When we talk about Sicilian cuisine, we think overall to desserts: from the ingredients semplicity to the cooks and housewives’ imagination, to the particularity of flavors and combinations influenced by the many populations that have crossed and contaminated the region with their cultures over the centuries. Granites and ice creams are just some of the famous Sicilian recipes that have become known in the Italian culinary tradition; but it is especially during the most important events such as Christmas, Carnival and Easter that Sicilian cuisine gives its best.
According to tradition, the recipes designed to cheer up the Easter lunch should help to increase the tone of the party. On this occasion, among the decidedly most awaited dishes, the pastry specialties fall and they, on Easter, offer a variety of biscuits, breads and sweet pastries, baked or fried, enriched with “pasta reale” and ricotta and they are often decorated with colored hard-boiled eggs that symbolize hope and rebirth. In addition to chocolate eggs, the showcases of pastry shops are filled with traditional cannoli, cassata and cassatelle with ricotta, a wide selection of biscuits and baskets made with bread dough: “pupi cu l’ova” (with eggs) and “picureddi“, which means little sheeps of “pasta reale”, lying on one side and lying on green meadows of sugar scattered with colored sugared almonds. The “pasta reale” is a mixture made with sweet almond paste, egg whites and sugar. The name comes from the Arabic Mauthaban that originally indicated a coin, then a unit of measure and finally the container of marzipan. Among the various examples of the union between symbology and Easter desserts, there are the “palummeddi” Modicani, a dish made with sweet dough or with barley and rice flour and containing a boiled egg.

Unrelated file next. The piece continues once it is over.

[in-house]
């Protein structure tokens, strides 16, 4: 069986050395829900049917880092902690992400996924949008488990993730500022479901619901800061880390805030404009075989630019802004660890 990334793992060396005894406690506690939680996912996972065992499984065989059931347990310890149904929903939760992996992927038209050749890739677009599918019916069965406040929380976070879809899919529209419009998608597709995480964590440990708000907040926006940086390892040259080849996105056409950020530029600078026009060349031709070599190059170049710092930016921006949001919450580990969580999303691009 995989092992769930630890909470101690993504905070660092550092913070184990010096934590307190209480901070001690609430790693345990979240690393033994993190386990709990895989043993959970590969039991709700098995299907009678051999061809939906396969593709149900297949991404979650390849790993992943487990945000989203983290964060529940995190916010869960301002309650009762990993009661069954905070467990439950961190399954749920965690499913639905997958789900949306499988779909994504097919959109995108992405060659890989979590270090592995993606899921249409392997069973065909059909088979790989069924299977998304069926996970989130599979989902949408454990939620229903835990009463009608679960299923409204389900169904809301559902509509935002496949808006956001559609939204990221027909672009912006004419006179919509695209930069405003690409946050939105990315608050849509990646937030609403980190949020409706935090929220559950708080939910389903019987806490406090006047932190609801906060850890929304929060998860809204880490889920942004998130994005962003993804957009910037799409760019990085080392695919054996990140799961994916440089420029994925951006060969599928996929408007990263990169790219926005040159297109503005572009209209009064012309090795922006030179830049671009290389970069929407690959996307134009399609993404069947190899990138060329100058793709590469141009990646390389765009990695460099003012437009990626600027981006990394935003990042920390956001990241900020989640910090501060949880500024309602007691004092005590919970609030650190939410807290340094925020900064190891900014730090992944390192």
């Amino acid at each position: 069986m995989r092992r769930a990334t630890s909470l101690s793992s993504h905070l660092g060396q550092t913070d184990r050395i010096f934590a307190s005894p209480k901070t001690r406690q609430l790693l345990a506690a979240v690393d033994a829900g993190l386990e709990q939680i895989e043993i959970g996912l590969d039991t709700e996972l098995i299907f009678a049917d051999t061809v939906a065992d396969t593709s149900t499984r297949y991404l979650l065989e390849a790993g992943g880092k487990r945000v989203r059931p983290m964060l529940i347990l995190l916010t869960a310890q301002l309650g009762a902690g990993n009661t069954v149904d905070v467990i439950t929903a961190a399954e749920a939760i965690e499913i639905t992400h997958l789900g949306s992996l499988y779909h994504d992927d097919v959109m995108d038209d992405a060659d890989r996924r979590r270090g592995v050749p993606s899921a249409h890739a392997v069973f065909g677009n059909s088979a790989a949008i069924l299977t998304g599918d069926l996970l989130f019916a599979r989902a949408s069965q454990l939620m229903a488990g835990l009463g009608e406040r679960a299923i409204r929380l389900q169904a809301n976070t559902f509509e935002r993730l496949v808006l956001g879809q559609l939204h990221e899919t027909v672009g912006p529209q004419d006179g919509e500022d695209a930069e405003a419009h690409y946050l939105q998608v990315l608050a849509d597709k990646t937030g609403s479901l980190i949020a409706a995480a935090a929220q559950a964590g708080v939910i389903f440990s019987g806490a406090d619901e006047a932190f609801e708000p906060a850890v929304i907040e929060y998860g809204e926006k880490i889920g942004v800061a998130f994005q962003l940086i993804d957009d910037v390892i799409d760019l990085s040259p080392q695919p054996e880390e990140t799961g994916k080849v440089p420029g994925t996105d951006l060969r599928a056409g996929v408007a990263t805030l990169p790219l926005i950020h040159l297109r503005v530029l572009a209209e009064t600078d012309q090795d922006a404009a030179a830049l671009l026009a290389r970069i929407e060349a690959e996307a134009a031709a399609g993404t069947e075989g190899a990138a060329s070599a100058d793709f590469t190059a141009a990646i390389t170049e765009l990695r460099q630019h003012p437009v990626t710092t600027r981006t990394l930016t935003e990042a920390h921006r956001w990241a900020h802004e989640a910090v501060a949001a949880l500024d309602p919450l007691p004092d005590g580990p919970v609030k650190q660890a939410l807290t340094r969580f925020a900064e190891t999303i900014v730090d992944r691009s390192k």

The dessert that represents the symbol of the Sicilian culinary tradition is the “cassata”, a typical Palermitan dessert of Arab origin, filled with sweetened ricotta, candied fruit, apricot jam and covered with colored icing. Created to celebrate Easter after the Lenten sacrifices, the cassata has now become a dessert prepared and consumed at any time of the year and an all-day event spread throughout Italy. Its Saracen origins can be traced in the harmonious union of ingredients and flavors: sponge cake, ricotta, chocolate and candied fruit. Tradition tells that the cassata is the result of the imagination of the cooks of the court of the Emir who lived in the Kalsa of Palermo around the year 1000, but its “Easter vocation” is testified by a document of the Synod of Marzara of 1575 in which the cassata is defined “indispensable in the Easter holidays”.
Easter is undoubtedly an excellent opportunity to visit Sicily that offers not only the opportunity to learn about and discover wonderful places, but also to taste dishes and Easter desserts with an unforgettable taste.